Alisa Fleming ~ I’m about to make a rather bold statement here, but I think The Pure Kitchen by Hallie Klecker is my favorite new cookbook of the year. True, we aren’t a gluten-free household, but I love dabbling in the art of gluten-free, particularly when the ingredients are wholesome and easy to find. And the Pure Kitchen is a truly wonderful whole food cookbook that is 100% dairy-free! I definitely love being able to say that last part.
To give you a little background, I met Hallie earlier this year at the Gluten-Free Allergen-Free Expo. She is incredibly adorable and the sweetest Midwestern girl, but I didn’t expect such an adventurous cook and baker behind that shy exterior! Hallie is one of those amazing people who can turn short ingredient lists into delicious meals, snacks, and treats. As I flipped through The Pure Kitchen, I found myself drawn into every single recipe. No exaggeration. Not only do they all sound great, but they also have these wonderfully simple, “everyday food” ingredient lists. In fact, I could make more than 50% of the recipes right now, without even having to go to the store. For the other 50%, just two more flours and some fresh ingredients, and I would be covered.
Of course, I couldn’t literally make all of the recipes (not yet, anyways), so I started with a selection of recipes that caught my eye …
First up was the Thick & Chewy Peanut Butter Cookies. You should all know by now that it is my duty to sample the peanut butter cookie recipe in every single cookbook. Alas, we finished them off before I got a photo, so you’ll just have to take my word for it, they were thick, they were chewy, they were delicious, and I will be making them again. However, Hallie’s version was different from most. This is a hearty, snack bar-like cookie that’s sweetened with dates and maple syrup. I found them filling and energizing yet sweet enough to fix my husband’s sugar cravings … not an easy thing to do!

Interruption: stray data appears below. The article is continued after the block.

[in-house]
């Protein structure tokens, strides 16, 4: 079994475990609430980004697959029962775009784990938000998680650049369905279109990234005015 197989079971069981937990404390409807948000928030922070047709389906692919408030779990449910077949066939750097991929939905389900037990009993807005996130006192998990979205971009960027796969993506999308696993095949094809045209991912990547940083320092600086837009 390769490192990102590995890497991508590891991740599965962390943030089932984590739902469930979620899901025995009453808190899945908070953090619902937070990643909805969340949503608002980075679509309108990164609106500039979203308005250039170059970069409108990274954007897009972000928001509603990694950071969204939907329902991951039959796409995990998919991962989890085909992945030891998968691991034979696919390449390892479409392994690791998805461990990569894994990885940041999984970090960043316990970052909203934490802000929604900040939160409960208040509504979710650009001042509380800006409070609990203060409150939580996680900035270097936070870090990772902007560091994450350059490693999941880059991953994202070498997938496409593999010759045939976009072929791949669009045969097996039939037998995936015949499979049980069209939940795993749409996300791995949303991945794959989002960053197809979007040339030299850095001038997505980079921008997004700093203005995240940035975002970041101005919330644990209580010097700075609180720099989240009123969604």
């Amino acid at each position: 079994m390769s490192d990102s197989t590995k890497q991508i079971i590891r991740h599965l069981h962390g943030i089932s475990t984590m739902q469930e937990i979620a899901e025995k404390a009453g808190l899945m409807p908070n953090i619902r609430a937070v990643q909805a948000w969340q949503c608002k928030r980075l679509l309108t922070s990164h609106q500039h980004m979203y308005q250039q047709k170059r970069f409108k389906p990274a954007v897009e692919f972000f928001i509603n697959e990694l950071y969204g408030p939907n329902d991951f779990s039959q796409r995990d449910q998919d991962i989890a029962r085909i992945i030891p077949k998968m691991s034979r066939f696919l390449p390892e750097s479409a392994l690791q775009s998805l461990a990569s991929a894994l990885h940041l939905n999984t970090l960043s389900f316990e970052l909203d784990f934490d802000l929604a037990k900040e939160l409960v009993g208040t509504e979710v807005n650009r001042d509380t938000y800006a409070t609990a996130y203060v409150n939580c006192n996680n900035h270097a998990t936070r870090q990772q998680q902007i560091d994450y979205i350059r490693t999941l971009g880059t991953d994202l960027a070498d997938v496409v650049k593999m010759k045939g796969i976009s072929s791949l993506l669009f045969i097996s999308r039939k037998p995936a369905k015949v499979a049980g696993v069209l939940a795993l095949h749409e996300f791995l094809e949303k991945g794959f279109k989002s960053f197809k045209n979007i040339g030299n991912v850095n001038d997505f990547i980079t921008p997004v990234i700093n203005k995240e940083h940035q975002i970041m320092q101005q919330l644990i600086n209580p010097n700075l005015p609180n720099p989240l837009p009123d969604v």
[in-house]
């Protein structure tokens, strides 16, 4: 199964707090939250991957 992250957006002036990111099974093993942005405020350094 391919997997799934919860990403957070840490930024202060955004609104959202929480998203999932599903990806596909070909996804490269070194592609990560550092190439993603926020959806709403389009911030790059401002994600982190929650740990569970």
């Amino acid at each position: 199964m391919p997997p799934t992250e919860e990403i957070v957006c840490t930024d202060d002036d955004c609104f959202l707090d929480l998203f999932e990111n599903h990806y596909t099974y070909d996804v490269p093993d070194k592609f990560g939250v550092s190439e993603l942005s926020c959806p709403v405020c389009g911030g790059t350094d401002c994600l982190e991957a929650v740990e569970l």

Next up was a double-whammy Pure Kitchen lunch. I went light with the Buckwheat & Olive Oil Flatbread and the Arugula & Fennel Salad. This was my first venture into baking with buckwheat, and we loved it. Though gluten-free, the bread had a wonderful texture and a simple earthy taste. I’m looking forward to experimenting with herbs and flavors in that recipe. The salad was brilliant in both appearance and taste. It was spiked with a double dose of orange, and paired with the bold flavors of balsamic and Dijon.
Next on my “to try” list from The Pure Kitchen are the …
- Cherry Ginger Smoothie
- Grain-Free Granola Balls
- Seeded Breakfast Muffins (pictured below – photo shared from Hallie’s blog)
- Two Step Tortilla Chips
- Greek Chicken Meatballs with Creamy Tahini Sauce
- Moroccan Sweet Potato and Lentil Stew
- Maple Glazed Root Vegetables
- Coconut Fish & Cauliflower Curry
- Vegan Sloppy Joe Bowls
- Brownie-Crusted Berry Pizza
Now, a few other important vitals about The Pure Kitchen:
- This cookbook is entirely gluten-free (yes, wheat-free too) and dairy-free (that means no casein, lactose, whey, or otherwise), and I believe it is soy-free (if there are any soy ingredients in there at all, I didn’t spot them), and there are many grain-free recipes to enjoy, too. Hallie does use eggs in many of her recipes, but she does note at the top of each recipe if they are egg-free or vegan … and there are many of these to choose from.
- Hallie doesn’t use “gums” (xanthan gum or guar gum) in her recipes. She focuses a lot on wholesome gluten-free flours like almond, brown rice, buckwheat, millet, teff, and coconut, using lighter flours and starches sparingly and only when needed for taste and texture.
- The Pure Kitchen is free of refined sweeteners. Hallie uses only fruit, agave nectar, blackstrap molasses, coconut sugar, honey, and maple syrup to sweeten her recipes.
- Like the recipes, the layout of The Pure Kitchen is clean, simple, and appealing. I love the organization of this book, and how clear it is to follow, from the intro to the index.